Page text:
Super Jeep South Coast Tour | Reynisfjara Beach, Vík & Waterfalls
Jump aboard this Super Jeep tour to discover the stunning sights of South Iceland. This magical land is renowned for its diverse landscapes of farmlands, waterfalls, glaciers, black sand beaches and spectacular rock formations.
This tour is for anyone who longs for the natural beauty of Iceland; you will get to see some of its most popular sites, as well as some lesser-known gems. The limited seats on your Super Jeep mean that your trip will be comfortable and personal.
You’ll be picked up from your accommodation in Reykjavík from 08:00 AM, and head to the first of four waterfalls you will visit, Urriðafoss. This is the largest and the most spectacular waterfall on the river Þjórsá. A relatively unknown site, it is an ideal place for photographers, with beautiful surroundings and few crowds.
The next waterfall, Seljalandsfoss, is better known; it is tall, surrounded by verdant fields, and has a path that goes all the way around it, leading to some spectacular views. Very close by, but often overlooked, is the equally beautiful Gljúfrárfoss, which is hidden in a mountainside ravine and breathtaking to look upon.
The fourth waterfall, Skógafoss, is mightily powerful, and on a sunny day, tosses off many little rainbows that take it from spectacular to otherworldly. A set of stairs beside the falls means that you can view it from several different, equally impressive vantage points.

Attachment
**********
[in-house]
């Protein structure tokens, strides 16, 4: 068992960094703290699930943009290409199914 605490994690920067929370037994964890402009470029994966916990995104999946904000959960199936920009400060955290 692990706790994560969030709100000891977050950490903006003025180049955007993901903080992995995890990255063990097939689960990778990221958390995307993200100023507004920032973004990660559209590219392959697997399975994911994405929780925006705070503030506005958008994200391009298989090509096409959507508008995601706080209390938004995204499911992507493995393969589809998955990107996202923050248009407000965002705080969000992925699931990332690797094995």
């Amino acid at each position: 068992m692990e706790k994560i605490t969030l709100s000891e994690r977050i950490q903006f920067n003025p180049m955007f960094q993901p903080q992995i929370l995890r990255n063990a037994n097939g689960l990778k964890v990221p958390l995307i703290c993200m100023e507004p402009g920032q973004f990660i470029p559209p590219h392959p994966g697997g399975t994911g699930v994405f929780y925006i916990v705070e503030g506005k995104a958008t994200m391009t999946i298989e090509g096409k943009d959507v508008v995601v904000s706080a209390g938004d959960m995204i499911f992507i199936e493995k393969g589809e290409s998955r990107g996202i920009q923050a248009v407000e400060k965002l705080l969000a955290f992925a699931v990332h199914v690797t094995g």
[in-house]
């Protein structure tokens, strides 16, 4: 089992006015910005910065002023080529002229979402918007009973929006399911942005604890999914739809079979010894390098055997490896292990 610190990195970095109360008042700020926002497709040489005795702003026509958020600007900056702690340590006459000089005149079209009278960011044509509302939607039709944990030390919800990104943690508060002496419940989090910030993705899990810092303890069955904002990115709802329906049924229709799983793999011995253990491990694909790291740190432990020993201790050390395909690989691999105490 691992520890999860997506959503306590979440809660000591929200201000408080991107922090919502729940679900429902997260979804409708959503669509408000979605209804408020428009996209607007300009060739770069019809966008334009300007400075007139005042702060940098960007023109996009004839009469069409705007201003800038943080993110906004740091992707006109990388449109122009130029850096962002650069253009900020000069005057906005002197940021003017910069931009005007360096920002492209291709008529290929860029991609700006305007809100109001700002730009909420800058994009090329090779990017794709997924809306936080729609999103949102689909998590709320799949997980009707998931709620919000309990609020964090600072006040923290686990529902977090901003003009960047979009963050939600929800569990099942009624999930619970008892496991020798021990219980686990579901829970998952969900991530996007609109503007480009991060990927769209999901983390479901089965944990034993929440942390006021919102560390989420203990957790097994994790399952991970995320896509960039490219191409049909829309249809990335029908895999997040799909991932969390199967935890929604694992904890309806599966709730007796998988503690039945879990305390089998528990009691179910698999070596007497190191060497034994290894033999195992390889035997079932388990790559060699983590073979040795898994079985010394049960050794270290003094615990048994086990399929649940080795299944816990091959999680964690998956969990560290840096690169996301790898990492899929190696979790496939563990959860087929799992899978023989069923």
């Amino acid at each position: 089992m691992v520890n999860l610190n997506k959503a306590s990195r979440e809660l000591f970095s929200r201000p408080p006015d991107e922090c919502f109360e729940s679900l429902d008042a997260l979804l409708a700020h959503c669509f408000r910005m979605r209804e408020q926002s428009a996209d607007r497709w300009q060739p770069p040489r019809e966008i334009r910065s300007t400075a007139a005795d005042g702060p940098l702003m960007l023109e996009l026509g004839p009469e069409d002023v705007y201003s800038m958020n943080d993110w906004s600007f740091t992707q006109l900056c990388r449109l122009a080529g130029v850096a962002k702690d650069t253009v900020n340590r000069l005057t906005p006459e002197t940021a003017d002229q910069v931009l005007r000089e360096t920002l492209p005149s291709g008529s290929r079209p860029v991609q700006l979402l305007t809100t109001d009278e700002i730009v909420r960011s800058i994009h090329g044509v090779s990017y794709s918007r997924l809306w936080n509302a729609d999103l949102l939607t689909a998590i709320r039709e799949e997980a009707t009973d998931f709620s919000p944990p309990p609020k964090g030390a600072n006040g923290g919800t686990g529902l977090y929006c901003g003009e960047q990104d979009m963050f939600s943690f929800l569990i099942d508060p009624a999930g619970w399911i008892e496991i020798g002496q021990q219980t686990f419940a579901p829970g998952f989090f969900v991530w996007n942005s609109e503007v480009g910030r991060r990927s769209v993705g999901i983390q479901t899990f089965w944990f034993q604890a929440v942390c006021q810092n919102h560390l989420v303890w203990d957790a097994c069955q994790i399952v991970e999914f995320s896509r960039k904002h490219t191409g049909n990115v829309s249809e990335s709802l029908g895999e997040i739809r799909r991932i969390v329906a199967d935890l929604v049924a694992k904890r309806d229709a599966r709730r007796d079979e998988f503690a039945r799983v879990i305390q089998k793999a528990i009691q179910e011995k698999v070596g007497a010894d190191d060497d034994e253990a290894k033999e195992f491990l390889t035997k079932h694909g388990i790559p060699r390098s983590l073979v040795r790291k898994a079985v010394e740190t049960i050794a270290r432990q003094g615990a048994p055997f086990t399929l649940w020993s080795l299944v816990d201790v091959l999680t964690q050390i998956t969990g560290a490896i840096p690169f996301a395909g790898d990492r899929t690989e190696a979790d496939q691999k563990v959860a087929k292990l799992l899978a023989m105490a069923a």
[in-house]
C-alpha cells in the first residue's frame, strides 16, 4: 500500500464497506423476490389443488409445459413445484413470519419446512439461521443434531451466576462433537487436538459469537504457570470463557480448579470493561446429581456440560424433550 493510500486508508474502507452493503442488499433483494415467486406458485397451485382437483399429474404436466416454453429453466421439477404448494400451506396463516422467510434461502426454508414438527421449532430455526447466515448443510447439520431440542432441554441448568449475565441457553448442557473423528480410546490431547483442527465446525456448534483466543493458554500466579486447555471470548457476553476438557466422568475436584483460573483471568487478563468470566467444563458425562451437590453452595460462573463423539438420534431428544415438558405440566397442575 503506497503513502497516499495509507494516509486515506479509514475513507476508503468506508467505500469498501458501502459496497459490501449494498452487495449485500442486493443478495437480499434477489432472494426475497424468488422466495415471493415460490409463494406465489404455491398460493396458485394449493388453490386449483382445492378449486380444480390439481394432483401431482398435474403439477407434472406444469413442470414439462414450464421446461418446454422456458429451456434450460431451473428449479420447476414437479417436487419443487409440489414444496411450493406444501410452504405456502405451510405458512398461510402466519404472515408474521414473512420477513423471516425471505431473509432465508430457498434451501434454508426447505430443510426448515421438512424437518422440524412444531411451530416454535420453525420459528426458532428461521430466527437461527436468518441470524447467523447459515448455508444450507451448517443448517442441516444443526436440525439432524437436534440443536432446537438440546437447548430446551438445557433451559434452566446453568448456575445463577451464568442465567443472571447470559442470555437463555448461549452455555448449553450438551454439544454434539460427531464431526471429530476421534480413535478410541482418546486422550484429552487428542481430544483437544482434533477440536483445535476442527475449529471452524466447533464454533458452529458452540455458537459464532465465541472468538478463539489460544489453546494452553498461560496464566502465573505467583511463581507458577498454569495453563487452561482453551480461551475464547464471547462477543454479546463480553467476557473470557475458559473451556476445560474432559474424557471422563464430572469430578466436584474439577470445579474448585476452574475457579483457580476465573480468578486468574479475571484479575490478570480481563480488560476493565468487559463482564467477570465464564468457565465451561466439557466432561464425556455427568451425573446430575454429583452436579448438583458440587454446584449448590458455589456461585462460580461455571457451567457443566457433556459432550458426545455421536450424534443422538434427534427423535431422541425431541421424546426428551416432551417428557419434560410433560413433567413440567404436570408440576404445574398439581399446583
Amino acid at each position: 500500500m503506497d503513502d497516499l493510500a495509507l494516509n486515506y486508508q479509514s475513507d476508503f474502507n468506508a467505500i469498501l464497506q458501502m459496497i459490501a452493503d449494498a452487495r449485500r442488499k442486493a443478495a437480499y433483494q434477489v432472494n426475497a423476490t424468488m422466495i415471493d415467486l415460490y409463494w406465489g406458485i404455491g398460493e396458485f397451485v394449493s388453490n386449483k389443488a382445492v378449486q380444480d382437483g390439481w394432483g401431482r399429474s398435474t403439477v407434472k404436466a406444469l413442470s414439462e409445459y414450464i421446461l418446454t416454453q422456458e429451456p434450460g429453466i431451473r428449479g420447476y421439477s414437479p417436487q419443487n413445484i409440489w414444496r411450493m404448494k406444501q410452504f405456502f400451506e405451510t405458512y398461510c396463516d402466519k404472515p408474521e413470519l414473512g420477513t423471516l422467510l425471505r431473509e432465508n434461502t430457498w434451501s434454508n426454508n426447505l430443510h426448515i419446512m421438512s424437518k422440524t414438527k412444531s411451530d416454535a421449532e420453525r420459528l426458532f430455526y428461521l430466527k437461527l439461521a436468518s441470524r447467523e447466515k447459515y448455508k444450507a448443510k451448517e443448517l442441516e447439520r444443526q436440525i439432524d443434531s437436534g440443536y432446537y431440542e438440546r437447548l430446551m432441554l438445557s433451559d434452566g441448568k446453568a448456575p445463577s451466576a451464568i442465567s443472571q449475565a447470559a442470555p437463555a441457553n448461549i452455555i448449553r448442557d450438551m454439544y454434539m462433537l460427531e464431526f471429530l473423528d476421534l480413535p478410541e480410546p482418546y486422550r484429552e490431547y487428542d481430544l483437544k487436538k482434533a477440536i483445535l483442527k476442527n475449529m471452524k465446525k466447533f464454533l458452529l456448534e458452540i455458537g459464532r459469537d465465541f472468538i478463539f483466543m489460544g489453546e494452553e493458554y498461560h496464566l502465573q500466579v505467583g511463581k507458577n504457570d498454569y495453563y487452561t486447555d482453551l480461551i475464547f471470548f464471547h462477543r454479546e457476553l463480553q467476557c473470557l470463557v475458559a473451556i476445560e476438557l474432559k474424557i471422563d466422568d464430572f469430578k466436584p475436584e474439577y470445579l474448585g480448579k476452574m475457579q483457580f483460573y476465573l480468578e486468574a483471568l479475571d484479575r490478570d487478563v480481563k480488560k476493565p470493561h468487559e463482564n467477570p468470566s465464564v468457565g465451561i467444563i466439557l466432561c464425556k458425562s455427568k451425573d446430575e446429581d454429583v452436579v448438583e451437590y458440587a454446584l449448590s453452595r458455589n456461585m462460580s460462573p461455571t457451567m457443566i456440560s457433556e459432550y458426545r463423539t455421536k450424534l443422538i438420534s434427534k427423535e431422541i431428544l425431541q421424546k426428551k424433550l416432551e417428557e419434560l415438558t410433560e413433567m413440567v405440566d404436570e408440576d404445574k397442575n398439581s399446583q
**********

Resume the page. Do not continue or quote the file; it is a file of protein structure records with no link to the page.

Your next destination is Sólheimajökull, a magnificent glacier tongue. As you approach it, you will see a huge diversity of colour. Veins of black ash snake through the ice, evidence of eruptions that occurred centuries ago, and the streaks of blue are so vivid that they do not seem natural.
Next, you will travel to the black sands of the South Coast, to witness the area’s most incredible rock formations. Dyrhólaey is a fascinating arch that juts out into the ocean, beautiful in and of itself, but an even greater sight in summer, when thousands of puffins nest within its nooks.
Right beside this is a stunning beach, Reynisfjara. Looking out across the daunting waves of the North Atlantic, you can observe Reynisdrangar, two basalt sea stacks that stand tall from the ocean, said to be trolls petrified long ago by the light of the morning sun.
Finally, you’ll head to the quaint settlement of Vík, the most southerly village in the country. This town is incredibly scenic, and you will get to drink in its charm before heading back to Reykjavík.
Don’t sleep through the return journey, however. If the weather is clear, you will be able to see the glaciers Eyjafjallajökull and Mýrdalsjökull, the Westman Islands out to sea, and the volcano Hekla.
With so much beauty to be seen within a day, you don’t want to miss this adventure. Explore the South Coast, and fall in love with its beautiful sights. Check availability by choosing a date.
- Available: All year
- Duration: 12 hours
- Activities: Super Jeep, Sightseeing
- Difficulty: Easy
- Languages: English